It took more than 200 years after the inaugural staging of the play for Ira Aldridge to become the first black actor to play Othello; he had to overcome intense racial prejudice with critics balking at the idea of a black man ‘pawing’ a white woman on stage. Another century later, the legendary black singer, lawyer, activist Paul Robeson essayed this role, in England and in the USA, again battling racist bigotry. (Robeson probably had his revenge by having, as revealed later, affairs with the Desdemonas of both productions, Peggy Ashcroft and Uta Hagen).  Since the first Bengali Othello in 1875 (Tarinicharan Pal’s Bhimsingha) this play has been resurrected intermittently in various adaptive avatars on the Kolkata stage. And yet, in 2016, watching a Bengali adaptation of Othello on the Kolkata stage that is declaredly invested in the caste question, we continue to await a Murmu or a Lakhra or a Rabha to appear as the Othello figure. All is fine with the Bengali Kolkata upper caste, middle class iron grip over cultural practices.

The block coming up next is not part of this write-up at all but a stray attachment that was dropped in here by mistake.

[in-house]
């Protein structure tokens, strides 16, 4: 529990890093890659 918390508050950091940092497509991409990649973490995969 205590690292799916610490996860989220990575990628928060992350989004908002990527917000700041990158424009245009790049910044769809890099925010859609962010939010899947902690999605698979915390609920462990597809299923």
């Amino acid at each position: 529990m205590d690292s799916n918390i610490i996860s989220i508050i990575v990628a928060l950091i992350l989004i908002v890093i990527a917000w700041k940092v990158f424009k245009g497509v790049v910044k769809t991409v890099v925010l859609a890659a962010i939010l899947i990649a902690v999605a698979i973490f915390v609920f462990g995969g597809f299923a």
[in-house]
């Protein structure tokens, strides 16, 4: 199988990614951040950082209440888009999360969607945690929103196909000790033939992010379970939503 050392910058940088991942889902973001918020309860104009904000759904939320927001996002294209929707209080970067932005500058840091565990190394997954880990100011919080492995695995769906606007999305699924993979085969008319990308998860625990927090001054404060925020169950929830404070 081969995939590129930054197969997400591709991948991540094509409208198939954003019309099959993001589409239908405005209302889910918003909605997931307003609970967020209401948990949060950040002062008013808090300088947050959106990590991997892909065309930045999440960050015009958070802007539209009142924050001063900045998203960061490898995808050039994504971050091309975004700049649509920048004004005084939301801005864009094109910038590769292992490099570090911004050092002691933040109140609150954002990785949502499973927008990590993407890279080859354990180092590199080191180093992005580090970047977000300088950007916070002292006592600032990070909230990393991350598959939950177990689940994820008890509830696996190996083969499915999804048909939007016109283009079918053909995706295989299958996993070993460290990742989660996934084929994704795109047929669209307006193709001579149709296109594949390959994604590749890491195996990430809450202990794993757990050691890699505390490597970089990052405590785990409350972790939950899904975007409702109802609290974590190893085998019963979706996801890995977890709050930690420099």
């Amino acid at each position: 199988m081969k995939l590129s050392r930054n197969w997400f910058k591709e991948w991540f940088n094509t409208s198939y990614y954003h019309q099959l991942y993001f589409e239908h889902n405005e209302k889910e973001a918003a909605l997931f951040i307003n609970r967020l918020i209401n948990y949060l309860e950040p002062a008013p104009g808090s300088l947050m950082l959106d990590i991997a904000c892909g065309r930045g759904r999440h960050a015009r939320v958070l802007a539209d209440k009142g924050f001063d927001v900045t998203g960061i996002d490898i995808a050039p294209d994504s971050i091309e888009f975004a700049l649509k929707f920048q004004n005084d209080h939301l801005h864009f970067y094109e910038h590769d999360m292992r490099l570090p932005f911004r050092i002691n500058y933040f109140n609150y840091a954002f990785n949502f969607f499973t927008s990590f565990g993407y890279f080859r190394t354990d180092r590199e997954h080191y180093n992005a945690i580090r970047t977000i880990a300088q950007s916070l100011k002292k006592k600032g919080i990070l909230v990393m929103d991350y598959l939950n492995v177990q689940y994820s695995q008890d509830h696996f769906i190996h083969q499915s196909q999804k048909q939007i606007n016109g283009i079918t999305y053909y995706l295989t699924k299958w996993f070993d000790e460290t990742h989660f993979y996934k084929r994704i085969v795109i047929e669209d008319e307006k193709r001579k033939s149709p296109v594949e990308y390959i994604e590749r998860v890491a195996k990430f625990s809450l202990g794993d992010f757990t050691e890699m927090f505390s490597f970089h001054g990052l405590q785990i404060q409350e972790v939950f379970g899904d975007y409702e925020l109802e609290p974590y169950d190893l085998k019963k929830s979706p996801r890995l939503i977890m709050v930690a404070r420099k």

Dipankar Sen